I’d say the climbing community is pretty welcoming. You gotta work on your self-esteem. Climbing is a sport where you’re gonna be surrounded by probably the most fit people you’ve ever seen. I’ve had panic attacks at the gym. It would come when I would start comparing myself. I would think that I should be accomplishing it, not falling, or, Oh, so-and-so’s climbing this route right now out in Yosemite and you can’t even climb this 5.6 in a gym. And that’s not healthy for anybody. So in those moments, I’ve just left the gym and talked to my therapist about it.

There’s better ways to talk to yourself than hateful comments. That was me not giving myself space to love myself and be happy for what I was accomplishing.

It became less about trying to climb harder and more about just the fun of it. The goal was never really to lose weight with it or anything, it was just to get my body moving.

A year after seeing that documentary, I got my own climbing van to live in on the weekends. We did a big road trip out there to go to see Yosemite, and that was awesome. I climbed my biggest route, at that point ever, on that trip.

It’s an amazing area for climbing, but it can be hard. But I did it. I always think of that moment of going up that wall and climbing 350 feet, and being surrounded by Half Dome, and El Cap’s just to my left. And climbing behind Camp Four, which is a big historical climbing area. It was an awesome moment because my wife, Sarah, got to meet me at the top, because there was a walk around. You could just hike to the top of the rock. So I got to climb all the way up there and then get to celebrate with her. All the stoke, big hugs and kisses and pictures, and it became a full circle moment, where everything lined up and I realized bigger things could happen.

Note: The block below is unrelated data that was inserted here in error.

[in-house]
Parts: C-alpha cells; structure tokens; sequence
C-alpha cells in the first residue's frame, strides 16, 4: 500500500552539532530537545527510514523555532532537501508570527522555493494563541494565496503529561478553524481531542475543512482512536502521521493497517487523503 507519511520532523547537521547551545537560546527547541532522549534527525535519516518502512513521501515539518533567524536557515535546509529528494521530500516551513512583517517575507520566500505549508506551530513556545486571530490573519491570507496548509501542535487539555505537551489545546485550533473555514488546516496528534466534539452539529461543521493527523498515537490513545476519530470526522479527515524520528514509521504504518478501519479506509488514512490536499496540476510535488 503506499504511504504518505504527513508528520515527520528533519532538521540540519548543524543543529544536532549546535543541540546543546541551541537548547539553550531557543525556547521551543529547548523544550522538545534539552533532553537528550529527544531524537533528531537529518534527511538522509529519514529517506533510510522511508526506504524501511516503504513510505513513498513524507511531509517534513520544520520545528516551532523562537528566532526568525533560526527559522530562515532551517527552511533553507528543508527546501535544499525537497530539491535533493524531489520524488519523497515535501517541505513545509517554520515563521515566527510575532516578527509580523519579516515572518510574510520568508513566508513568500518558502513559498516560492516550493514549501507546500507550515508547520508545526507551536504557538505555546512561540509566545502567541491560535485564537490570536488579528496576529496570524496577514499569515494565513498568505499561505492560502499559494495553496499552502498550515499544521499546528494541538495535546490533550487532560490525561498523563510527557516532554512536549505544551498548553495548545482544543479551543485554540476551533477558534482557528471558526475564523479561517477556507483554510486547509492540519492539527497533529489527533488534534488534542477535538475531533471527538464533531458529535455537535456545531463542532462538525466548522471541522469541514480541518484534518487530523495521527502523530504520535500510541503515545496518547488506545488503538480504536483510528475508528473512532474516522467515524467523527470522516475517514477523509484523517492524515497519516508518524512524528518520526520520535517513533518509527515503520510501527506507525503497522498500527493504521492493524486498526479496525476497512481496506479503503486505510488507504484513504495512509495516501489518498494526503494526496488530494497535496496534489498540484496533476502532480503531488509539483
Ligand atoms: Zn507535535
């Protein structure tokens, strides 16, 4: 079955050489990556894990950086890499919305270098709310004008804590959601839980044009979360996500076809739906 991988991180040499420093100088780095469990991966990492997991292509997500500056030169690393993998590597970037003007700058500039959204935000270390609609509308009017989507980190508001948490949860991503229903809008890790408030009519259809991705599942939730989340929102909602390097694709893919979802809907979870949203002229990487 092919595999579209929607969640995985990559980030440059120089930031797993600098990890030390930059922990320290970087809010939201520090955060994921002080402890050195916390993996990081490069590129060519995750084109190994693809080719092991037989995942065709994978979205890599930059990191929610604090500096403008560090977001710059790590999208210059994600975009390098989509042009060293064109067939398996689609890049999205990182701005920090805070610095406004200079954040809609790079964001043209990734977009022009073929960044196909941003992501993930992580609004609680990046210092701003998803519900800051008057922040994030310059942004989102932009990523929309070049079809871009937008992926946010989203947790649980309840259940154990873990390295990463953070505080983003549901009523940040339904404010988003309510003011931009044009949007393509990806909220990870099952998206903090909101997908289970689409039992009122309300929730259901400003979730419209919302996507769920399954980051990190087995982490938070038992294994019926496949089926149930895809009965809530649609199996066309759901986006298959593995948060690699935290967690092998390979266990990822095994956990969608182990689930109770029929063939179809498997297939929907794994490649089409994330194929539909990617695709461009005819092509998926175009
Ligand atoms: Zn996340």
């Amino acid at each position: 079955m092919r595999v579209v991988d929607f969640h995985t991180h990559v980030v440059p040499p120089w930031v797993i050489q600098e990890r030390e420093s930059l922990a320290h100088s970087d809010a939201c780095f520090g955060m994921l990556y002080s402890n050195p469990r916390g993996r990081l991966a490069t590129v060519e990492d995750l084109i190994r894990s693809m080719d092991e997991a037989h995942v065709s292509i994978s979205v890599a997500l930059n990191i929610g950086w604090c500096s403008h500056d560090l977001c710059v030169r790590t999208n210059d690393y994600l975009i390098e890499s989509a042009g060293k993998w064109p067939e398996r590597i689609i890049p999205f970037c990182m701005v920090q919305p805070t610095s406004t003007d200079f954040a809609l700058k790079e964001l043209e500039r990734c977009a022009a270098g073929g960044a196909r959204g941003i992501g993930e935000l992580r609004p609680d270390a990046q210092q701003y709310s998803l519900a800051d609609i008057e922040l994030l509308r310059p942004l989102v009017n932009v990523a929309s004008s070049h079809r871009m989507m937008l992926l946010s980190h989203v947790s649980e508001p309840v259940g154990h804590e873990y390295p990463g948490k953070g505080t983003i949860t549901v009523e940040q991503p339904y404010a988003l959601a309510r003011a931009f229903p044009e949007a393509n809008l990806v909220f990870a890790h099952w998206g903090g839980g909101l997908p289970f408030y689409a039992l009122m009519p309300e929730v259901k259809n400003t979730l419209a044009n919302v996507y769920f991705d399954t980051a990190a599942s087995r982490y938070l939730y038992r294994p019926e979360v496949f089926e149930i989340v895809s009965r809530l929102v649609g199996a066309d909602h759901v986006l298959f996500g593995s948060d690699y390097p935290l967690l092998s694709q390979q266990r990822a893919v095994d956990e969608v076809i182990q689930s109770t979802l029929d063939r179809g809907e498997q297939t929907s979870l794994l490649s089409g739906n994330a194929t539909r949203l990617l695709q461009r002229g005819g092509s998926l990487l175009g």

When it’s not shown in outdoor media that bigger folks go and do these things, the general public probably has no idea that a 300-pound man can go climb a wall. It’s just not shown. So that’s why I posted it on the climbing Reddit, I think I posted my, “I got my 300-pound self up a wall,” and that became the third most-liked post in that climbing Reddit’s history. It was more than Alex Honnold soloing El Cap. It passed that.

So that’s why I started my Instagram. Where I was like, Oh, maybe people are interested in this. And it’s inspired a ton of folks out there to try climbing. It’s led to me having climbing clinics focused on body positivity, I get to do those at climbing events.

My focus then became doing cool stuff in the body that you got. Don’t let society or norms hold you back from doing those things you wanna pursue. You can just start now. Take it a little bit at a time to start, start small and work your way up. That’s the journey. That’s what it is really about. Because once you start moving, you really can’t stop. Especially if you find the right folks to do it with that are encouraging and that’ll keep you motivated.

Climbing is for everybody.

Drew Hulsey is a rock climber, social worker, and an outdoor enthusiast in Spring Hill, Tennessee. Find him on Instagram @drewclimbswalls.

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Lead Photo: Ana-Marie Alewine